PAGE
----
Monday, July 17, 2017

Illustrated Short Story For Families by Tree-climbing Extraordinaire Naomi Waggener Rice

Chris Rice Cooper 

Guest Blogger Naomi Wagg- ener Rice:
Illustrated Short Story:  Mom, the WildRice Kids & Python Dennis Play Hide & Seek

       Once upon a time there was Mom and her three children:  5-year old Sean, 3-year old Abby, 1-year old Ethan, and their pet python snake Dennis.
One morning Sean watched Abby remove the bricks and the lid from Dennis’s cage.
Sean told Mom what Abby did but Mom didn’t make the connection because she was too busy getting the kids into the car to make a shopping trip to buy mice for Dennis’s breakfast.
When they arrived back home to feed Dennis, he was missing!  
They looked everywhere, under and inside everything but never found him. Mom tried laying a snake trap with live bait, but that didn’t work. Dennis had eaten the week before; so he wasn’t particularly starving.     
     Exactly one month later Mom washed bedding that Sean threw up on last night but forgot to put the lid down; so the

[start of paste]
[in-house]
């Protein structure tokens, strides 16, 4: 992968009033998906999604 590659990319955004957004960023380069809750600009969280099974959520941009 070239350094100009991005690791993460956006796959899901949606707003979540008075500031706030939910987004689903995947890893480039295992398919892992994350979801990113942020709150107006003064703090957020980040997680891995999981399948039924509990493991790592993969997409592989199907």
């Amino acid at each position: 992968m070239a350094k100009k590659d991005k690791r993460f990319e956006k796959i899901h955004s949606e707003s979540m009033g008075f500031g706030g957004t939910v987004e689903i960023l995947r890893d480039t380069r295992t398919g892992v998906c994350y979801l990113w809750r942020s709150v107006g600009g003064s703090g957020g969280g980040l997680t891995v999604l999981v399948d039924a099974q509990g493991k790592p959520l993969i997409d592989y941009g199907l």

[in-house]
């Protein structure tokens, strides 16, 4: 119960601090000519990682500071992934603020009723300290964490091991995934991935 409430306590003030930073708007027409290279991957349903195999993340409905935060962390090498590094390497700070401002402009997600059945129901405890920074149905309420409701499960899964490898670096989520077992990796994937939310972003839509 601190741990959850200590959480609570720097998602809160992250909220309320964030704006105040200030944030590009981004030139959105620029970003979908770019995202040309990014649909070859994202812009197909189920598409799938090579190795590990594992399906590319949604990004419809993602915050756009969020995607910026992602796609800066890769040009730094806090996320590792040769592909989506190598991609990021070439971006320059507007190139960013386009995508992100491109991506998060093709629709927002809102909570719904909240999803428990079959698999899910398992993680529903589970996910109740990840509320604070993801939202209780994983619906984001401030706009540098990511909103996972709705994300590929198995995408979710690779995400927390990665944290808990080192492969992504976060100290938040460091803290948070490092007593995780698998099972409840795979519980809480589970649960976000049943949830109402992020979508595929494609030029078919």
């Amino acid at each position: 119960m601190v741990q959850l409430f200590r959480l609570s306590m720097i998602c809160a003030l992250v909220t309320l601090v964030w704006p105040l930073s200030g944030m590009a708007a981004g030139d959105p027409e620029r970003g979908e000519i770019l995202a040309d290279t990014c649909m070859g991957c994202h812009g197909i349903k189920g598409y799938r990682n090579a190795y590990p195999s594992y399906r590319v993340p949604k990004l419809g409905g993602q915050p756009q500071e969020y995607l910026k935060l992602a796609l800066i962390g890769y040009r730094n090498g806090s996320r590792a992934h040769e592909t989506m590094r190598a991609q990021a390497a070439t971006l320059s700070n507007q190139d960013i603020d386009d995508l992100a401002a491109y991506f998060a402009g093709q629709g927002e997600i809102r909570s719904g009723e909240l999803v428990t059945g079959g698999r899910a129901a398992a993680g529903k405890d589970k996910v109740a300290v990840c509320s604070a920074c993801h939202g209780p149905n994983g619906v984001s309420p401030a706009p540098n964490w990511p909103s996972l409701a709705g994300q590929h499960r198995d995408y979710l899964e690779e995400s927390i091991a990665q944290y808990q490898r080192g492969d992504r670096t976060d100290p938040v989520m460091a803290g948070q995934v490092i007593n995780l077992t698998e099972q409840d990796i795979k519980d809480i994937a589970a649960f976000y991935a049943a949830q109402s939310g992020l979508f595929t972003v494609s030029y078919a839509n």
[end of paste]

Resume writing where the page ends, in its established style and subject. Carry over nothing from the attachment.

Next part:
washer filled up for the rinse then sat there, never draining.  Mom noticed that the lid was open and closed it.  She opened it after it finished the spin cycle but the clothes were still very wet.  
She was about to take care of the wet clothes when she heard Ethan cry.  She ran to take care of Ethan.
       Mom came back and saw that Dennis was squished between the drum and the outer part of the washing machine.  Mom screamed because she thought Dennis was dead.   She had unknowingly killed him in the spin cycle!  But then she noticed that Dennis moved and she felt much better.
Mom asked Sean to hold Dennis so she could find tools that would help them get Dennis out. 
Sean yelled, “Mom! Dennis is going back in and he’s too strong.  I can’t hold him anymore!”